Year after year they show up at my door; pirates and princesses, vampires and witches ~ all seeking charity. They come with empty sacks and full hopes that the treasure they pursue will be found on the other side of the door. Like others in my neighborhood, I’ve already anticipated their knock and familiar plea and stand ready to greet them with joy.
They come in all shapes and sizes dressed as characters that appeal to their nature. An array of Halloween costumes display the sweet and innocent, the creative and humorous, the charming and clever, the dark and grotesque. While they are all treated equally, I have to confess that those in gruesome costumes make me want to hurry them along. I have an aversion to bloodied faces with rubber axes protruding from them and prefer the happier-themed little beggars.
Disguises are just plane fun when you’re a kid. But in truth, they aren’t exclusive to childhood or even Halloween. Life is filled with them ~ some humbly veil great blessing and some hide great evil. Distinguishing them has long been a problem for humanity because we’re easily influenced by outward appearances and rarely concerned with what lies inside. It’s a condition that plagues mankind, affecting the function and quality of our lives. Being vulnerable to deception, we’re capable of seeing good as evil and evil as good. And that has far more disturbing consequences than a rubber ax!
Matthew 7:15 gives us a clear picture of dangerous disguises. “Beware of false prophets, who come to you in sheep’s clothing, but inwardly they are ravenous wolves.” It’s a warning worth taking seriously because pretense can be convincing. Words can be eloquent, accomplishments impressive and motives carefully misrepresented. The goal of the false is to deceive for personal gain. Deceivers care nothing for truth and everything for power. So how do we discern wolves dressed in innocence?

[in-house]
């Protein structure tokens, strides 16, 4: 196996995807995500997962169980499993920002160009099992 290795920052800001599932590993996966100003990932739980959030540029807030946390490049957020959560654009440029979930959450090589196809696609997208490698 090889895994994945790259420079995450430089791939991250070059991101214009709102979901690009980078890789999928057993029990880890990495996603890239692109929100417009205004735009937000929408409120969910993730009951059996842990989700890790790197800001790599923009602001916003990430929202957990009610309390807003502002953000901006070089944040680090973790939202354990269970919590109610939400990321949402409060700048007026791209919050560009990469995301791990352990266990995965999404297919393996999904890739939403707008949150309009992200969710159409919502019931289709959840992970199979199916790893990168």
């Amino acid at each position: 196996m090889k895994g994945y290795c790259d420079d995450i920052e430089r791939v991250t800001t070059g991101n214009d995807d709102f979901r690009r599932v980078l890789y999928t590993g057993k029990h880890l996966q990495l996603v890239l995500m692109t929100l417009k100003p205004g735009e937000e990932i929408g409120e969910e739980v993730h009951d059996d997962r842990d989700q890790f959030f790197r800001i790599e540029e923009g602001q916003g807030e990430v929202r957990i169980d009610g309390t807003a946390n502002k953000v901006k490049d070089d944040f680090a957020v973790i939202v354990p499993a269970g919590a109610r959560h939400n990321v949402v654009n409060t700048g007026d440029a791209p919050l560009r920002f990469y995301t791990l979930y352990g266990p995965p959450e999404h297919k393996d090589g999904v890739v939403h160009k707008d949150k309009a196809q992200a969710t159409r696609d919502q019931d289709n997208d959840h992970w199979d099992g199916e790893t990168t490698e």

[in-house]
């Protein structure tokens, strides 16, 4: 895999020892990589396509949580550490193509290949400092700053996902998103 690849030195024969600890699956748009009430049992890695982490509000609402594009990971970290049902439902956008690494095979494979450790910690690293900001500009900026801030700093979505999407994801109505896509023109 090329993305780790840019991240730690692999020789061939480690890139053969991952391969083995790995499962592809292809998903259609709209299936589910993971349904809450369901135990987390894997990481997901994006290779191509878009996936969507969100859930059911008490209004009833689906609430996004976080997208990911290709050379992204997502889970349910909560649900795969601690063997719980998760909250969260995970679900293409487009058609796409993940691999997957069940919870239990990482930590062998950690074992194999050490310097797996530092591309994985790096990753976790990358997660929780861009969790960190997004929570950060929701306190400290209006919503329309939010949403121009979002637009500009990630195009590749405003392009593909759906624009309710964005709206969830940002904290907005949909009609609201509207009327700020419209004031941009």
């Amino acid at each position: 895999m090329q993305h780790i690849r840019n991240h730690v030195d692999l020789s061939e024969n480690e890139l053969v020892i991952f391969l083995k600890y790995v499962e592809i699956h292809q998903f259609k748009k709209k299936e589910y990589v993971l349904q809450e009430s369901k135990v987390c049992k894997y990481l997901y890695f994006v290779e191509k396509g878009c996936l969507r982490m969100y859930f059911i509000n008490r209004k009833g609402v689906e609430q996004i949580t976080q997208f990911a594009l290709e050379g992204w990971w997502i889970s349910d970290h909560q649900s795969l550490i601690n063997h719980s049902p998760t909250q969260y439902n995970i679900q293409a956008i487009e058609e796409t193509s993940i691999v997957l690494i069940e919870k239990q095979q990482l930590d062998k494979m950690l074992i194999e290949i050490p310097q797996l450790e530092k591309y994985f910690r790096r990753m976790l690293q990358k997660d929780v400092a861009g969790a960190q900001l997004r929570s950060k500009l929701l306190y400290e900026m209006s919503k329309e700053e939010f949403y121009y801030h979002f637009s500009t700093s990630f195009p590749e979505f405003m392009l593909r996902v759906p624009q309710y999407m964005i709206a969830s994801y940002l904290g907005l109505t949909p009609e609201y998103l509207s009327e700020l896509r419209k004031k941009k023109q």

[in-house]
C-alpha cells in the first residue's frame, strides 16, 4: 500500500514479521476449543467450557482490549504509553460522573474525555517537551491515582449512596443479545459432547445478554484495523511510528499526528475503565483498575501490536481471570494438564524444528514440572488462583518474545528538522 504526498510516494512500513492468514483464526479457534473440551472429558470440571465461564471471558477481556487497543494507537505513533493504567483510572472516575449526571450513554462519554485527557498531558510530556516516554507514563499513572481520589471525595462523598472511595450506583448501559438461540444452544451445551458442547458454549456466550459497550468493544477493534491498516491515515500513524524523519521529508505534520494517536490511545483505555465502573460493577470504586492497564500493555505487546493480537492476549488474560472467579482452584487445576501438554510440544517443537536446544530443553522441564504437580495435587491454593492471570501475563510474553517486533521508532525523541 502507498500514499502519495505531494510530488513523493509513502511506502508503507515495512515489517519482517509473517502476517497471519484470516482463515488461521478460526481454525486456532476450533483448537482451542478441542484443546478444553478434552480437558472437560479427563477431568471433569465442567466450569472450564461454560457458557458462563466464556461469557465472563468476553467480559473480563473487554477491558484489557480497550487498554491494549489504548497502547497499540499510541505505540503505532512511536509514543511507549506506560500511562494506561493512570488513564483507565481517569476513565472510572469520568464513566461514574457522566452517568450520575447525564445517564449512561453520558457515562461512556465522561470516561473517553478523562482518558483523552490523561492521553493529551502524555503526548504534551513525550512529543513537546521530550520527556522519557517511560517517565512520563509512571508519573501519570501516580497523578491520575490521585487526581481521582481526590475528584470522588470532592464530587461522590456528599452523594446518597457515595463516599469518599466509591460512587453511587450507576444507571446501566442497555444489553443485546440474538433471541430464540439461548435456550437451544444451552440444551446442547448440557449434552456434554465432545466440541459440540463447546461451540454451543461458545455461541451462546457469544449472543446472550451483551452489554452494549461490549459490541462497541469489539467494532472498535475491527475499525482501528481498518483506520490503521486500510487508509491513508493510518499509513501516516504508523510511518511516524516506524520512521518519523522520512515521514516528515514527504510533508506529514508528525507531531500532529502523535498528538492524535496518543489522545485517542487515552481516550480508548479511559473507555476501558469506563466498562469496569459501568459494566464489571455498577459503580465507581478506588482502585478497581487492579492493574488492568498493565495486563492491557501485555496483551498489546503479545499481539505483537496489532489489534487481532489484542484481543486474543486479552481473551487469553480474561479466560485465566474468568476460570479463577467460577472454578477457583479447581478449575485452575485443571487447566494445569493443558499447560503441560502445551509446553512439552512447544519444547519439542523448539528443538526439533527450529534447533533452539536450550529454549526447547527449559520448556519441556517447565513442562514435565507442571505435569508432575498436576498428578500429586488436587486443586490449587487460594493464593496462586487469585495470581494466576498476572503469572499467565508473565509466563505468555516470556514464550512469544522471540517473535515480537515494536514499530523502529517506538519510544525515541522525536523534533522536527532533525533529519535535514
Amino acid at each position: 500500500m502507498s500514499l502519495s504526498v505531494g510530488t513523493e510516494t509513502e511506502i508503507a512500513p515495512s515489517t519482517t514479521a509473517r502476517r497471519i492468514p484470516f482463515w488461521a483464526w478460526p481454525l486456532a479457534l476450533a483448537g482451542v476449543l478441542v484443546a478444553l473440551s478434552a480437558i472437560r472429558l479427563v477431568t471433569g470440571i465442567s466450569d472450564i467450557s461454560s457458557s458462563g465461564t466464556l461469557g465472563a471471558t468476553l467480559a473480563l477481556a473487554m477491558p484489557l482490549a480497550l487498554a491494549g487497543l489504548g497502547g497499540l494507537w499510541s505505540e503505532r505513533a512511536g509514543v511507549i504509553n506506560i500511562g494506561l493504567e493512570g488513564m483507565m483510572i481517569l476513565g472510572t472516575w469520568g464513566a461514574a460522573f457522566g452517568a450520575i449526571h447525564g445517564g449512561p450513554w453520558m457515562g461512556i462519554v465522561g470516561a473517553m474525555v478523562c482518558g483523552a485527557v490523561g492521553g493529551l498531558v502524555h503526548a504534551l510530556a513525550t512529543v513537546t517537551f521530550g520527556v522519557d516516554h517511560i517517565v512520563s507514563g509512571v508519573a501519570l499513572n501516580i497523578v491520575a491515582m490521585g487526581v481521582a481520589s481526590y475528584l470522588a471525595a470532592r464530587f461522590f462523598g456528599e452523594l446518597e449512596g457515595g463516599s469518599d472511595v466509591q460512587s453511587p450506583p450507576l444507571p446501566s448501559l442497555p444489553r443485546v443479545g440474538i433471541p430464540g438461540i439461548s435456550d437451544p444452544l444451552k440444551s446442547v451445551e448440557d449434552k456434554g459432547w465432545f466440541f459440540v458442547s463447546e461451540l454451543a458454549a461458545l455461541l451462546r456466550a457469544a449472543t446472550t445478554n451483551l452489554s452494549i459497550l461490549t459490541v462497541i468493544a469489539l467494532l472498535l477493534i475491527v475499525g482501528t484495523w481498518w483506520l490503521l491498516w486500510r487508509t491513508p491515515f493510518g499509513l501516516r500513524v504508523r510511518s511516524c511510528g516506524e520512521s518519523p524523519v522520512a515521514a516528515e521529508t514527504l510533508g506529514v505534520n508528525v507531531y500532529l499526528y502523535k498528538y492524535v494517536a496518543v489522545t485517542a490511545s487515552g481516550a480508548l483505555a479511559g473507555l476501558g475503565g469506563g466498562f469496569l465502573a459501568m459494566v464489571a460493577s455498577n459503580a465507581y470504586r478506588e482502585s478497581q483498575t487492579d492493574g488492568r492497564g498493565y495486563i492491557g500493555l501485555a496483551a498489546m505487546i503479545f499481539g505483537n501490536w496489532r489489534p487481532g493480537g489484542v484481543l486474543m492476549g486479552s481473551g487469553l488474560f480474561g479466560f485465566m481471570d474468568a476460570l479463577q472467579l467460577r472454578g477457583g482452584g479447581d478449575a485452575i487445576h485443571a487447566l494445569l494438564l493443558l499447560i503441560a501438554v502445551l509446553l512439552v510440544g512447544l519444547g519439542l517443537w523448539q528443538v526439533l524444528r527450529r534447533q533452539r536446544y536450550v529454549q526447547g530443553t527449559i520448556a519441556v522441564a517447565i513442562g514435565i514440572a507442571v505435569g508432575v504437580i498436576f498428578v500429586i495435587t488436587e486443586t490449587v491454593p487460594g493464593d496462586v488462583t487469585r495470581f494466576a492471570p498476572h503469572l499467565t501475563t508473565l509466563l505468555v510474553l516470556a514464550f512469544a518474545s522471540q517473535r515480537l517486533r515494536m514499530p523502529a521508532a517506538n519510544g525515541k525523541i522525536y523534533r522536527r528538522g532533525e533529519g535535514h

We need to walk with the One who is true. We need to be still before Him and get into His Word where Truth is exemplified. God is willing to fill His people with power and love and a sound mind and therein we find discernment and wisdom. Jesus said “Do not judge according to appearance, but judge with righteous judgement.” (John 7:24) That is only possible when we humble ourselves before the Righteous One of God and seek to know Him.
The world has always admired appearances. The Savior never did. Having humbly laid aside the glory that was His in heaven, the King of kings clothed himself as a carpenter’s son. On the day He took off the apron, his three-year message of salvation revealed that the Son of God was with us. Though filled with truth and grace, the world refused to recognize Him. The image of humanity held a greater sway than the Truth of Divinity and most were unwilling to receive His life-giving words.
What about us? What image do we desire? If it is the applause of man, a disguise of pretense will be required to fit in. But if it is the approval of God, we must be covered with the righteousness of Christ. Galatians 3:27 says “You are all sons of God through faith in Christ Jesus, for all of you who were baptized into Christ have clothed yourselves with Christ.” (NIV) That matters; for us and the generations that follow.
Long after the candy is gone and the costumes are outgrown, our choices will leave an impact on the little ones that trust us to distinguish between good and evil, virtue and vice, life and death. There are tricksters in this world and they prey on the defenseless. If we hope to protect the innocent and help the lost recognize the wolves among us, we must be people of Truth. Not the world’s definition of it, but God’s Truth. That is the greatest treasure we can place into an empty life.